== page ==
A few months ago, I met a woman in Denver through a Ukrainian group who is trying to help a Ukrainian family. The daughter has cystic fibrosis, just like this woman in Denver. The woman had been calling and writing to organizations all over the U.S. and world to try to get aid for this family. The mother doesn't have a lot of money, and the daughter wasn't getting the treatment she needed. I put the Denver woman in contact with Anya in Kiev to see if Bethany Services could help the Ukrainian family. After much communication, my friends in Ukraine are helping the family to get visas (hopefully) to go to America so the daughter can have surgery and the care she needs for this disease. Since I was coming to Ukraine, the Denver woman had given me documents to take to the Kiev woman; a letter of invitation, letter from the doctor saying they'd help, bank account information, etc.
We met the Ukrainian woman (mom of the daughter with CF), at Anya’s work. I gave her the papers and they pored over them. It seemed everything was in order, so now they just had to wait for the visa interview that mom and daughter would have at the embassy. Then Anya and I went to eat at Chilentano's Pizza. We talked and talked. It was wonderful. And then, we said goodbye for now and I went back to the PC office and again called for an escort. This time the other Natasha came down. Natasha B. I was going over to her house to sleep that night. We drank tea, then I went up to meet Peter and Katie in the lounge. I'd called and knew they were there this time. Another great reunion. This would probably be our only time to see each other this trip because they were off to do some traveling with Peter's family.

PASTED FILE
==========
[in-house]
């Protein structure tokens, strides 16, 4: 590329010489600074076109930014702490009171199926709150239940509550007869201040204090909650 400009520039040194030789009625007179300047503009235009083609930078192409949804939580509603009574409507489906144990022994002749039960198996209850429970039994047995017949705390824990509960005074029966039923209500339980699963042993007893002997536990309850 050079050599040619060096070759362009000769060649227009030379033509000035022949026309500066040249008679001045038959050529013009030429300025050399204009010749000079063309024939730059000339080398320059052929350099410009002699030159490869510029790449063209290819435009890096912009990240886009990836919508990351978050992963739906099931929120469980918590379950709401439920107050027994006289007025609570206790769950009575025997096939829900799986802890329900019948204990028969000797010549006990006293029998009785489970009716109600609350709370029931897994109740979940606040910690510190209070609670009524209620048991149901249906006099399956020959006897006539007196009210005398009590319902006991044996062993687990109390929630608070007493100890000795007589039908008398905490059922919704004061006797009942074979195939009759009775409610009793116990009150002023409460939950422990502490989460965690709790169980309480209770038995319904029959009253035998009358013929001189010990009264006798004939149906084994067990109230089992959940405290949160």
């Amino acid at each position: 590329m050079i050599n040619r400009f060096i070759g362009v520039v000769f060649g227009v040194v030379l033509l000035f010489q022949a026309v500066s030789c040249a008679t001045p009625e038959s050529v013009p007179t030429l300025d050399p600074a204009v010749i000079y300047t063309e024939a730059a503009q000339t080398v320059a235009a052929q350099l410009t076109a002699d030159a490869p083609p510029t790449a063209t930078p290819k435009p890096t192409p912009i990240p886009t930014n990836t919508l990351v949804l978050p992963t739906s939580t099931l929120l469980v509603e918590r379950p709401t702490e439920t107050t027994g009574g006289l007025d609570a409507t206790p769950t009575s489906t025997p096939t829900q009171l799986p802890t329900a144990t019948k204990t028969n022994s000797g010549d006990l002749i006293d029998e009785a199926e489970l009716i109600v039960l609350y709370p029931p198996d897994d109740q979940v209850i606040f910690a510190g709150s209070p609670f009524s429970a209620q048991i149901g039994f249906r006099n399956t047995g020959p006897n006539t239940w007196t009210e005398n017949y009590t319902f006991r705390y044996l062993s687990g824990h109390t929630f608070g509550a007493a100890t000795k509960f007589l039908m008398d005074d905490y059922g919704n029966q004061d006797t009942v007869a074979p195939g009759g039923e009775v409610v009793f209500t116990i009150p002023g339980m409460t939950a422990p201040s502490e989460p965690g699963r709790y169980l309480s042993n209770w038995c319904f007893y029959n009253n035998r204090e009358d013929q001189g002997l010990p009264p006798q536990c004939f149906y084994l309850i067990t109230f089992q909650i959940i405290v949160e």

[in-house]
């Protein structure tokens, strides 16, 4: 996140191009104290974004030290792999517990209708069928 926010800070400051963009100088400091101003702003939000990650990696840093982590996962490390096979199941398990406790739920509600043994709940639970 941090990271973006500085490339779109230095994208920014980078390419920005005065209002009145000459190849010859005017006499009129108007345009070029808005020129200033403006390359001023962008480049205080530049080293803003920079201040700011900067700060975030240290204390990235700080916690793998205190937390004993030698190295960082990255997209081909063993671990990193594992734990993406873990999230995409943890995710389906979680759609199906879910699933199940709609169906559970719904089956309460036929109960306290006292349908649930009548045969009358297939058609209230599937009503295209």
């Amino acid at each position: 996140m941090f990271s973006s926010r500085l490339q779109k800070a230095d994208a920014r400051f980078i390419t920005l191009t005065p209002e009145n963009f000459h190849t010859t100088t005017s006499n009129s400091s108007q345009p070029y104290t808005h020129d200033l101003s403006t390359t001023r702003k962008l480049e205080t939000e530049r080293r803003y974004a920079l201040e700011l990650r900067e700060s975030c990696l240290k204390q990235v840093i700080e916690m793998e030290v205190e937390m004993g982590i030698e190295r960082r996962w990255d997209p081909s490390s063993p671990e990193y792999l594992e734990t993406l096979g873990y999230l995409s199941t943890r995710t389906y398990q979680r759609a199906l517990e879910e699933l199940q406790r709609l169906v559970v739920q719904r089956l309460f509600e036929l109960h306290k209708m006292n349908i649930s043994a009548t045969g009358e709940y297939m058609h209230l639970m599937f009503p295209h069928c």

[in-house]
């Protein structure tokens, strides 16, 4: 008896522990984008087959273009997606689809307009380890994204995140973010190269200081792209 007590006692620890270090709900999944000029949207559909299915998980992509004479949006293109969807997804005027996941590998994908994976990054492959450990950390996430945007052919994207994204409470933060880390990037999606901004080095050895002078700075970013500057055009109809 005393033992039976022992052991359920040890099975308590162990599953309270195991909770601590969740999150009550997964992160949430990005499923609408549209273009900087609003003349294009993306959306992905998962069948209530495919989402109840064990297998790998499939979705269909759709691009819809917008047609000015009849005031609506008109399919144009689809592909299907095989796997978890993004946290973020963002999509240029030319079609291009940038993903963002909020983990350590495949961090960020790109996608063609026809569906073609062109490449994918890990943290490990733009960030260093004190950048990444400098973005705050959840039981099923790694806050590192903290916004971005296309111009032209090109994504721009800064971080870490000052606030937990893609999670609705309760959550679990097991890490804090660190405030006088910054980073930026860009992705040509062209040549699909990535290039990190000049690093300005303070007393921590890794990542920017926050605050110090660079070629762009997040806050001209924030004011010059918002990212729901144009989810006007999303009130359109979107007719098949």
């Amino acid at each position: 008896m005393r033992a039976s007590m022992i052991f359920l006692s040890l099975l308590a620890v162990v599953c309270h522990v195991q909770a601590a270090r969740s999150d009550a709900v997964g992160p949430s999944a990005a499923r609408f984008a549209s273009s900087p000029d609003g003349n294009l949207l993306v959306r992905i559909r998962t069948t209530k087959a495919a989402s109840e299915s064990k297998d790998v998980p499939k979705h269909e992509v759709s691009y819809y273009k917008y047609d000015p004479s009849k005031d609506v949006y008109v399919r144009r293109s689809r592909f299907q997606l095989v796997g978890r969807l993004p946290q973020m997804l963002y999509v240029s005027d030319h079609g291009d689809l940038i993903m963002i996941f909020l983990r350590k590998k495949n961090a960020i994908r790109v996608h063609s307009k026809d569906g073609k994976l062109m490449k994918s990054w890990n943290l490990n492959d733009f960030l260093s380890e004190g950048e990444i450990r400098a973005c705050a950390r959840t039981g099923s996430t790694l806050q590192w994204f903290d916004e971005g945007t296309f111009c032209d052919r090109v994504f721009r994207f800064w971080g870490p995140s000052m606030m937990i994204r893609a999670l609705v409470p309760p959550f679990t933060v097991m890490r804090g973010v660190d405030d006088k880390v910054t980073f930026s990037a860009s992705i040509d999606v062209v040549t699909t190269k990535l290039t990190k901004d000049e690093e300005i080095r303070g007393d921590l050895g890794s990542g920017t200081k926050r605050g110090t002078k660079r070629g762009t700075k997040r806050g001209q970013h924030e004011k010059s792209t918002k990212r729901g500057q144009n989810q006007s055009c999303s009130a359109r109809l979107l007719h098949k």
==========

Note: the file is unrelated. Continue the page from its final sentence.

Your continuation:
We went to eat at "The Drum," a popular Peace Corps hangout because they serve burgers and fries. Peter and Katie had never been there. We ate and Katie filled me in on gossip. I found the initials that Caitlin, Annie and I had written there on the wall in one of the posters another time. Katie has started a newspaper club at her school! I was so proud and wished I'd done the same. We had had the idea at my school, but never run with it. Katie also let me know that my mark had been left on the teachings in Ukraine. When I taught my two English camps at school, I passed on the lesson plans to Katie. Katie and Peter had also been present at my second camp and knew how I did things. Apparently, Katie has passed on these lessons to everyone in the oblast (region), which means something I did is sustainable, which I hadn't realized would happen. It felt nice to know that I'm remembered and my stuff is used.